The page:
interested to know that only about 150 shares were left unsubscribed. This
is considered a remarkable record in view of the fact that stockholders had
less than two weeks to act.
It seems only a few years ago - it was in 1909 - that the famous Firemen's
building was completed at the corner of Broad and Market streets. Mr. Bassett
had not been here long before he saw the need for expansion and he sponsored
the plan for selling the "Four Corners" building. The transaction
netted the company a sum sufficient to build its present home on Park place
and have something left besides. The building has been occupied only two,
but work will soon start on a three-story addition by which it will be possible
to double the number of employees.
The company has 500 clerks in tis main office, 300 in Chicago, 150 in San
Francisco and also maintains a large office force in Toronto.
Nothing to Do Except Work
Mr. Bassett never married, which may explain why he can spend so much time
at his office. He makes his home with an aunt at 174 South Mountain avenue,
Montclair. Although he does not take the time to play golf he is a member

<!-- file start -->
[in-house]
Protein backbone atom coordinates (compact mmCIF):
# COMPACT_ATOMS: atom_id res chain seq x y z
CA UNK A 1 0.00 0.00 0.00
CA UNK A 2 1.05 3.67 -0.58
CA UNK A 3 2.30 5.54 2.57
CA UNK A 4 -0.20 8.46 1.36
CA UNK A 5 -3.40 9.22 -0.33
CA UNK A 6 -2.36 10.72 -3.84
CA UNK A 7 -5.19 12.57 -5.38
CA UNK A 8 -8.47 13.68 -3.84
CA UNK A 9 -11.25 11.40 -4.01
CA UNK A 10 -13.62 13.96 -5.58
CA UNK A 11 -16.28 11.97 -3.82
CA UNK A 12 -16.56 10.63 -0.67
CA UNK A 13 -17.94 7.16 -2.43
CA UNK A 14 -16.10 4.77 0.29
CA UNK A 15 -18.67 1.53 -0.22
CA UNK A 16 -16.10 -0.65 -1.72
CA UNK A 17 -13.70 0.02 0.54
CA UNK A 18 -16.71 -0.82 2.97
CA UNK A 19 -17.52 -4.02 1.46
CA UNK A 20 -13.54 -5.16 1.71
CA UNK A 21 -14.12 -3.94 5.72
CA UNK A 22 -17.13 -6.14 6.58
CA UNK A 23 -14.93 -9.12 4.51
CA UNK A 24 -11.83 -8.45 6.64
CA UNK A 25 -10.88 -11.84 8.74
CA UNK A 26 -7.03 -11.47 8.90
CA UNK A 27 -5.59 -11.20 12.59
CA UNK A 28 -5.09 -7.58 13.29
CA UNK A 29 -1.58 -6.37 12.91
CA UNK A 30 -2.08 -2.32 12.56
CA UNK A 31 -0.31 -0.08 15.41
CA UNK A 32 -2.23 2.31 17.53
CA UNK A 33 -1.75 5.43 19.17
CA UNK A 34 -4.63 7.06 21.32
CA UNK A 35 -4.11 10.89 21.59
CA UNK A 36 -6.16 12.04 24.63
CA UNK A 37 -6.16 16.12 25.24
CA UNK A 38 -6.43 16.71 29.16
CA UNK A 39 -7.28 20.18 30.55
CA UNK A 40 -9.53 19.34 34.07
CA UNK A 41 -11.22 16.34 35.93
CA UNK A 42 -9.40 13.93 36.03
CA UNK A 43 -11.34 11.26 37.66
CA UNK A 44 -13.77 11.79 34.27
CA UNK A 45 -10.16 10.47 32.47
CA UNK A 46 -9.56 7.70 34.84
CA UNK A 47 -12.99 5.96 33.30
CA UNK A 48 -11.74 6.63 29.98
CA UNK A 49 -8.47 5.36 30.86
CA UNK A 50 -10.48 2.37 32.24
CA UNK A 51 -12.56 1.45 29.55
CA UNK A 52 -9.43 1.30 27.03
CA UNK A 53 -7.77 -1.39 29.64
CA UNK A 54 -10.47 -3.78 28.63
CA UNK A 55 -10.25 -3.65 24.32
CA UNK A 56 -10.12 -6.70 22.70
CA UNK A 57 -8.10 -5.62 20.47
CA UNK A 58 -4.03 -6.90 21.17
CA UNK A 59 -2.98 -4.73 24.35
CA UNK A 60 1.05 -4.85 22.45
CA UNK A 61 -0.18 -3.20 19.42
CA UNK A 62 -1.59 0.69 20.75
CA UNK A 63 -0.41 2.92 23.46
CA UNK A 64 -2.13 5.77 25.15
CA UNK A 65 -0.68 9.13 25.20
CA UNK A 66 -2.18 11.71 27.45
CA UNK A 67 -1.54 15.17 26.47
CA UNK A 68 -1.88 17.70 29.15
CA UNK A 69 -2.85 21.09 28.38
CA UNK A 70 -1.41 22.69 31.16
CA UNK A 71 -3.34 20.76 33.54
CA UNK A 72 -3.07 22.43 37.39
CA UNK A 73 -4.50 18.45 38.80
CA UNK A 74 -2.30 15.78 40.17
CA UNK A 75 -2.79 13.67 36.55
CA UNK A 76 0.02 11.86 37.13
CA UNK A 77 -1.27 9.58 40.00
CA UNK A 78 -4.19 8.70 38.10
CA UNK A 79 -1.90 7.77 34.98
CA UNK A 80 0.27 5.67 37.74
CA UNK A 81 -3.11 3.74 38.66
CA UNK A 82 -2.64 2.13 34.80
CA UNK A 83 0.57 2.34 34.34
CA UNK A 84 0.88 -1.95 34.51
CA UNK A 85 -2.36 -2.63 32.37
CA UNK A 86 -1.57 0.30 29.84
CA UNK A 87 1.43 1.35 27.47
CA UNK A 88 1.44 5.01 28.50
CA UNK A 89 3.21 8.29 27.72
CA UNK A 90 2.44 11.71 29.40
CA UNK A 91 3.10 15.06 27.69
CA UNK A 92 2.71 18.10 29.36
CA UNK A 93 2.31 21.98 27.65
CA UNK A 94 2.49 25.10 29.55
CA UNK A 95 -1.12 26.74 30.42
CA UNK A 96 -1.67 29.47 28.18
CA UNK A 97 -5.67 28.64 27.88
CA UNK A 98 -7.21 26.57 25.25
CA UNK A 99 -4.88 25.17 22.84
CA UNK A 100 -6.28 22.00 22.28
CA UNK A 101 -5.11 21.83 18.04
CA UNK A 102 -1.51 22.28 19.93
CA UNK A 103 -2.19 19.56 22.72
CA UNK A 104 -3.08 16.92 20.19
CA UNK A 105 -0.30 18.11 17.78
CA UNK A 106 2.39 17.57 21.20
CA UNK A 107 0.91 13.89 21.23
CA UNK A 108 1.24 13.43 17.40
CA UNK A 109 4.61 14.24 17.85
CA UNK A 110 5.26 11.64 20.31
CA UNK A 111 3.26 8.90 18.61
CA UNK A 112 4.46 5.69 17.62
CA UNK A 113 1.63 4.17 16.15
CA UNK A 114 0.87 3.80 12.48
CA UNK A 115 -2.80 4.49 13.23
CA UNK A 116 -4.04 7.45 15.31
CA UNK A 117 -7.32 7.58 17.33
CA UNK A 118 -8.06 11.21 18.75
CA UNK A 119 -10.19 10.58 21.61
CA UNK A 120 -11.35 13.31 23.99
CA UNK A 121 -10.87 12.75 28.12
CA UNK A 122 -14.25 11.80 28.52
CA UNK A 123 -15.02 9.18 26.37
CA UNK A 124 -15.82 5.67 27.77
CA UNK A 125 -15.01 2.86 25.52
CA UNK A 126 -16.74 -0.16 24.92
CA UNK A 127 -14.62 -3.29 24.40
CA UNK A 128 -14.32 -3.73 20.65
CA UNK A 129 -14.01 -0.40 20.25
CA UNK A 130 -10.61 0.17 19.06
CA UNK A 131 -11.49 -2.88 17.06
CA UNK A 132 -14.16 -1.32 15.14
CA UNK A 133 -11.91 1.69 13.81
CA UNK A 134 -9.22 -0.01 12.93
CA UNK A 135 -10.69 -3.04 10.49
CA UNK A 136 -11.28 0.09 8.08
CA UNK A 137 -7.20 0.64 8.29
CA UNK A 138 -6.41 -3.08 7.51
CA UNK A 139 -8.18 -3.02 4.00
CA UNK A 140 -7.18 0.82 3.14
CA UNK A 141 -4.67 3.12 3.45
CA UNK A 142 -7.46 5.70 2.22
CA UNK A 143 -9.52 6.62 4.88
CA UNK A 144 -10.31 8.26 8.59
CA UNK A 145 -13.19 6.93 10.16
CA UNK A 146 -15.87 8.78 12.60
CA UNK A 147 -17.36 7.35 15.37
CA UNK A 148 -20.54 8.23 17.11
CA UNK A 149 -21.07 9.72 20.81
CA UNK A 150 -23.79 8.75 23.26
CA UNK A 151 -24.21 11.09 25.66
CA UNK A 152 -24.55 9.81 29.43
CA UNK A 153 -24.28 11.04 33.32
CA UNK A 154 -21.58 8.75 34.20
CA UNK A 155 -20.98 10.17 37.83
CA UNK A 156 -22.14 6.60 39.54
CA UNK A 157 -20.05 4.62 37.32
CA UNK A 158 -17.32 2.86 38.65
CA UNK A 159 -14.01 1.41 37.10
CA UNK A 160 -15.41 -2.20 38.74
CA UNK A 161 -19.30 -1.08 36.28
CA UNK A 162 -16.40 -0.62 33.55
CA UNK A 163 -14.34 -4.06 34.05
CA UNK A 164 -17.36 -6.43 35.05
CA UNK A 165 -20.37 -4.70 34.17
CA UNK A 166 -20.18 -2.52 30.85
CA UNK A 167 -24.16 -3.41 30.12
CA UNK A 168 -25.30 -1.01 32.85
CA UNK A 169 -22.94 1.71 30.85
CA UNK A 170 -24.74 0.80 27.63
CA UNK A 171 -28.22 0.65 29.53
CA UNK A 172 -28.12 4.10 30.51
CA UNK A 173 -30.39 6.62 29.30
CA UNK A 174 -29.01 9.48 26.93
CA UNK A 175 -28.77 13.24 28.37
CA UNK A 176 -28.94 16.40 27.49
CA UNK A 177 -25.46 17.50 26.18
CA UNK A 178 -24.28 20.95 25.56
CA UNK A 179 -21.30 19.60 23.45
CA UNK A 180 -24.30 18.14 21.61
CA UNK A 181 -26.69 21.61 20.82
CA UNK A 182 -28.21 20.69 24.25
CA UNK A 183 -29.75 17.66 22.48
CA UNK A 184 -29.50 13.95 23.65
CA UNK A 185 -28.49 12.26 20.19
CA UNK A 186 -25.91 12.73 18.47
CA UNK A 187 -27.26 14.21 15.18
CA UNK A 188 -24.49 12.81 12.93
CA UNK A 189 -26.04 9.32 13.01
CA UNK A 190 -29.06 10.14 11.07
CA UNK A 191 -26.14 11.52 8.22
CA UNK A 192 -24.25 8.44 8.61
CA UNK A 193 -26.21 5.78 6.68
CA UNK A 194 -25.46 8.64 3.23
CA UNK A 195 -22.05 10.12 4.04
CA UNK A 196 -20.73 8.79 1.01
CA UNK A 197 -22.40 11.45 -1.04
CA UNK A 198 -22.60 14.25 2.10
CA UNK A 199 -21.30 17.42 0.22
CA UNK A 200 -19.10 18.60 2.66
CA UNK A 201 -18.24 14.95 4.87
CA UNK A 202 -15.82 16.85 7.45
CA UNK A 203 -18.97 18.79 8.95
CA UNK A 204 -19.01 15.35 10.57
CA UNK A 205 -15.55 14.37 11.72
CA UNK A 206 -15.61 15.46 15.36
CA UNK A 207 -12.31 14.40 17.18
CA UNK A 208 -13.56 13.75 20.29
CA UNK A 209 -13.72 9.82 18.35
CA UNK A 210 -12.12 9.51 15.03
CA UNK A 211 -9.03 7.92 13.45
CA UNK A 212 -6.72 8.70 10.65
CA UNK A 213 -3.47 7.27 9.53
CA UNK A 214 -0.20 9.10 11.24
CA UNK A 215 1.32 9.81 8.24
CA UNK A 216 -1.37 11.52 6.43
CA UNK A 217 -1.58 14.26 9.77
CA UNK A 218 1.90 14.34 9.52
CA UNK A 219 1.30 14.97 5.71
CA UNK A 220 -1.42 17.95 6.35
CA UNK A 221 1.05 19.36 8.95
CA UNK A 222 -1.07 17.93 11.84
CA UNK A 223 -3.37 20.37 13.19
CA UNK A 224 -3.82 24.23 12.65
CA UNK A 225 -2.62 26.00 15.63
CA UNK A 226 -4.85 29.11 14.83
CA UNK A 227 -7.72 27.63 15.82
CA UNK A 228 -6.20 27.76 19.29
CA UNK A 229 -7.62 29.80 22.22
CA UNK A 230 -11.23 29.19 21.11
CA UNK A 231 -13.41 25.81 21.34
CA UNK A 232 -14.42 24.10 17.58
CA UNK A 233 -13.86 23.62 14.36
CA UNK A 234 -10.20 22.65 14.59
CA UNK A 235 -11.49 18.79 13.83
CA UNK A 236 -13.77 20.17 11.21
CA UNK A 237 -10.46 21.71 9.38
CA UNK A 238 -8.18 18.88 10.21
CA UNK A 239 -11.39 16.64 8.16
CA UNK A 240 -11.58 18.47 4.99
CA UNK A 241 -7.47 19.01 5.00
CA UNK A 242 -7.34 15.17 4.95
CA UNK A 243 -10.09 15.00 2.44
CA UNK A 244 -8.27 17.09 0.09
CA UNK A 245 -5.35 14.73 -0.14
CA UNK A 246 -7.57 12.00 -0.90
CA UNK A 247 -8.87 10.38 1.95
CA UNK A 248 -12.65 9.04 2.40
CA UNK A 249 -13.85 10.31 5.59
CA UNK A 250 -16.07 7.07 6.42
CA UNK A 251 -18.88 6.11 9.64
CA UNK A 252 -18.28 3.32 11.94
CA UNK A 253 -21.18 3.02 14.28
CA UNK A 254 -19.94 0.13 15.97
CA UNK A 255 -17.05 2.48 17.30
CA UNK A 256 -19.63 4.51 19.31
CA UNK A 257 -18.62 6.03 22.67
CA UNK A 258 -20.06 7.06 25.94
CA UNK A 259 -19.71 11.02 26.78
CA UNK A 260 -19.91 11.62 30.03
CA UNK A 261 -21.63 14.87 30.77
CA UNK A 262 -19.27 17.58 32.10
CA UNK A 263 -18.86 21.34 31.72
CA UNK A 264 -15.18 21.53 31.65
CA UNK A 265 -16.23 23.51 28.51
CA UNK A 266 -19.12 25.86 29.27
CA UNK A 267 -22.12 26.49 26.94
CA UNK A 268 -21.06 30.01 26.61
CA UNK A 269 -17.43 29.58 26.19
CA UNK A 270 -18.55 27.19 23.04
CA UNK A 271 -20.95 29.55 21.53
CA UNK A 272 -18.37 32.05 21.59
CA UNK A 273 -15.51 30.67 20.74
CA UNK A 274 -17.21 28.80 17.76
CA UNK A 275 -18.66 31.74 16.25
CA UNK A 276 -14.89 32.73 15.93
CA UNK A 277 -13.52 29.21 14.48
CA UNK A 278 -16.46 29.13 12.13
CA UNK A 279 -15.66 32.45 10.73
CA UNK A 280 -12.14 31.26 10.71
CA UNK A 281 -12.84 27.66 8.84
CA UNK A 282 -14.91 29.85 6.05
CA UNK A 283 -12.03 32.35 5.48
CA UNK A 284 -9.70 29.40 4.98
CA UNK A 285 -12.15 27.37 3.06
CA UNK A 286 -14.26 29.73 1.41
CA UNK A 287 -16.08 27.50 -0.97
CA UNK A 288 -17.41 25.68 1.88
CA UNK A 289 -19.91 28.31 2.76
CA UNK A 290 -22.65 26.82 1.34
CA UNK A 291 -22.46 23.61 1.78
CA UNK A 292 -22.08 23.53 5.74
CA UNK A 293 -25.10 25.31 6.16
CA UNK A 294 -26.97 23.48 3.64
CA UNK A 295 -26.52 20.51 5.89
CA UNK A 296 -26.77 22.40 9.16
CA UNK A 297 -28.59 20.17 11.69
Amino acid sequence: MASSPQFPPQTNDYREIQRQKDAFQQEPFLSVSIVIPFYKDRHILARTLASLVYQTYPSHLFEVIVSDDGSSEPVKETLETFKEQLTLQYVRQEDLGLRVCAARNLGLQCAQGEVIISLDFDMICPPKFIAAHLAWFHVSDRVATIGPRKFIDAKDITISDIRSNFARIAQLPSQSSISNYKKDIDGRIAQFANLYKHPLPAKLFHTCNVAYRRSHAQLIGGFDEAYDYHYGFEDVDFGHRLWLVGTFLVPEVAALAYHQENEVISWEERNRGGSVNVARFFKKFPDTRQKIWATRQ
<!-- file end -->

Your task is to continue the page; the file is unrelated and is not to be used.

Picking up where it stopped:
of the Montclair Golf Club. His other club affiliations are the Essex and
Down Clubs of this city, Downtown Association and Lotous Club of New York
and the Chicago Club of Chicago. He is an officer and director of the fire
companies affiliated with the Firemen's and a director of the National State
Bank, Montclair Trust Company and the National Commercial Mortgage & Title
Guaranty Company. He is a trustee of the Newark Museum Association and a
director of the Chamber of Commerce.
Mr. Bassett is an unusual executive in that he does the opposite to what
efficiency experts advise. He believes that his desk is to put things on
and not to store them away. He keeps his spacious desk empty, he says, but
he likes to have in sight anything unattended to. When he finally gets through
with the data it is filed away, but until then he can't fool himself by pretending
the work is finished because it is in a desk drawer, out of sight.
However, what is most striking about this man from Alabama who has had a
part in one of the business romances of Newark - it was nearly fifty years
old when Mr. Bassett joined it - is his unfailing courtesy. Engaged in one
of the most competitive undertakings, calling for many quick decisions every
day, Mr. Bassett appears to the visitor as a gentleman in business.
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Section 5 - New family lines combined or added since the last newsletter
The following family lines have been combined/eliminated since the last
323B. Oliver Howard Bassett of Galveston, Texas combined into the William
Bassett of Plymouth family.
Section 7 - DNA project update.
No new DNA results to report this month.
Donations of any amount can be made to the Bassett DNA project by clicking
on the link below. Any funds donated will be used to fund select Bassett DNA
tests that will further our project as a whole and benefit all Bassetts worldwide.